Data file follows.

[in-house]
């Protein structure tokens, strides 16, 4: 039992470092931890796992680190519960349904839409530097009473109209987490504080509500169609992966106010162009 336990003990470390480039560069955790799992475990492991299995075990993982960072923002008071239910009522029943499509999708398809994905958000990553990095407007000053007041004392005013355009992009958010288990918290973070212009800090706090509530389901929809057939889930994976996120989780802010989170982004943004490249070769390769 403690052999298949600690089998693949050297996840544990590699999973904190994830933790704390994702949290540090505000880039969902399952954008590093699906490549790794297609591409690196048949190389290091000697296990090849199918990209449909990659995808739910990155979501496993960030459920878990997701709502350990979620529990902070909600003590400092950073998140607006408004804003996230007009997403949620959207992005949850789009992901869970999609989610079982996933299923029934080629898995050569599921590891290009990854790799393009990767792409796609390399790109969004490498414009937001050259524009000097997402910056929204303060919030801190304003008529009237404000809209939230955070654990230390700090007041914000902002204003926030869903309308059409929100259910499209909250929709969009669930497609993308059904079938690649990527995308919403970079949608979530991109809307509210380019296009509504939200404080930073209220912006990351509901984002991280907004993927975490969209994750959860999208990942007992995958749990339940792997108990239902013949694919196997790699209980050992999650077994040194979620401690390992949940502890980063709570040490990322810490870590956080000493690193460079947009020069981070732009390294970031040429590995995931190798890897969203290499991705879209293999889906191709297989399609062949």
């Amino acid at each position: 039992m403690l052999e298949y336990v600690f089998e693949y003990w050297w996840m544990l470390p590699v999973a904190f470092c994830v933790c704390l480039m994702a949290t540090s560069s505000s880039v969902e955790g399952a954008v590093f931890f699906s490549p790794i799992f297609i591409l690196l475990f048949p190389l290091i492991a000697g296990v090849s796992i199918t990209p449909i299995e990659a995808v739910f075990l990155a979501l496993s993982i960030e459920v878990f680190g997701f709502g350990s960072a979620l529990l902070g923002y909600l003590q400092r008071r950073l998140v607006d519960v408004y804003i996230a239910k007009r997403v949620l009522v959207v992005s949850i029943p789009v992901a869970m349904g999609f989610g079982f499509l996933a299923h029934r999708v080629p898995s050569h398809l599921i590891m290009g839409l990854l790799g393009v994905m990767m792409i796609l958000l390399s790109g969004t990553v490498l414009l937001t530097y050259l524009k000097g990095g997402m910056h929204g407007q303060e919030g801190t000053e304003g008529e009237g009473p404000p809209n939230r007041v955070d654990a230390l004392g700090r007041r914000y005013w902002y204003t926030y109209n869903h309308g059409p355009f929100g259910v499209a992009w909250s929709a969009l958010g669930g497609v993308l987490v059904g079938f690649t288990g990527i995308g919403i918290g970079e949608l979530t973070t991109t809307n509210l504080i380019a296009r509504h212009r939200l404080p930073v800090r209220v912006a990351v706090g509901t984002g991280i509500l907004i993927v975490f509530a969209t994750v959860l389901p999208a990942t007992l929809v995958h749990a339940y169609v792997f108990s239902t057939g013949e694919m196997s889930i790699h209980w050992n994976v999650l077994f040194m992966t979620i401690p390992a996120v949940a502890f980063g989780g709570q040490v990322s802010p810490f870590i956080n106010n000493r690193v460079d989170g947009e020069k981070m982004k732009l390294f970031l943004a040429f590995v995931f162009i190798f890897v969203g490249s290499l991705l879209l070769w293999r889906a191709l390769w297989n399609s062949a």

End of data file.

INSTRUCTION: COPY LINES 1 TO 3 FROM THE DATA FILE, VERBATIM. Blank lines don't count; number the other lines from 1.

[in-house]
């Protein structure tokens, strides 16, 4: 039992470092931890796992680190519960349904839409530097009473109209987490504080509500169609992966106010162009 336990003990470390480039560069955790799992475990492991299995075990993982960072923002008071239910009522029943499509999708398809994905958000990553990095407007000053007041004392005013355009992009958010288990918290973070212009800090706090509530389901929809057939889930994976996120989780802010989170982004943004490249070769390769 403690052999298949600690089998693949050297996840544990590699999973904190994830933790704390994702949290540090505000880039969902399952954008590093699906490549790794297609591409690196048949190389290091000697296990090849199918990209449909990659995808739910990155979501496993960030459920878990997701709502350990979620529990902070909600003590400092950073998140607006408004804003996230007009997403949620959207992005949850789009992901869970999609989610079982996933299923029934080629898995050569599921590891290009990854790799393009990767792409796609390399790109969004490498414009937001050259524009000097997402910056929204303060919030801190304003008529009237404000809209939230955070654990230390700090007041914000902002204003926030869903309308059409929100259910499209909250929709969009669930497609993308059904079938690649990527995308919403970079949608979530991109809307509210380019296009509504939200404080930073209220912006990351509901984002991280907004993927975490969209994750959860999208990942007992995958749990339940792997108990239902013949694919196997790699209980050992999650077994040194979620401690390992949940502890980063709570040490990322810490870590956080000493690193460079947009020069981070732009390294970031040429590995995931190798890897969203290499991705879209293999889906191709297989399609062949």
């Amino acid at each position: 039992m403690l052999e298949y336990v600690f089998e693949y003990w050297w996840m544990l470390p590699v999973a904190f470092c994830v933790c704390l480039m994702a949290t540090s560069s505000s880039v969902e955790g399952a954008v590093f931890f699906s490549p790794i799992f297609i591409l690196l475990f048949p190389l290091i492991a000697g296990v090849s796992i199918t990209p449909i299995e990659a995808v739910f075990l990155a979501l496993s993982i960030e459920v878990f680190g997701f709502g350990s960072a979620l529990l902070g923002y909600l003590q400092r008071r950073l998140v607006d519960v408004y804003i996230a239910k007009r997403v949620l009522v959207v992005s949850i029943p789009v992901a869970m349904g999609f989610g079982f499509l996933a299923h029934r999708v080629p898995s050569h398809l599921i590891m290009g839409l990854l790799g393009v994905m990767m792409i796609l958000l390399s790109g969004t990553v490498l414009l937001t530097y050259l524009k000097g990095g997402m910056h929204g407007q303060e919030g801190t000053e304003g008529e009237g009473p404000p809209n939230r007041v955070d654990a230390l004392g700090r007041r914000y005013w902002y204003t926030y109209n869903h309308g059409p355009f929100g259910v499209a992009w909250s929709a969009l958010g669930g497609v993308l987490v059904g079938f690649t288990g990527i995308g919403i918290g970079e949608l979530t973070t991109t809307n509210l504080i380019a296009r509504h212009r939200l404080p930073v800090r209220v912006a990351v706090g509901t984002g991280i509500l907004i993927v975490f509530a969209t994750v959860l389901p999208a990942t007992l929809v995958h749990a339940y169609v792997f108990s239902t057939g013949e694919m196997s889930i790699h209980w050992n994976v999650l077994f040194m992966t979620i401690p390992a996120v949940a502890f980063g989780g709570q040490v990322s802010p810490f870590i956080n106010n000493r690193v460079d989170g947009e020069k981070m982004k732009l390294f970031l943004a040429f590995v995931f162009i190798f890897v969203g490249s290499l991705l879209l070769w293999r889906a191709l390769w297989n399609s062949a």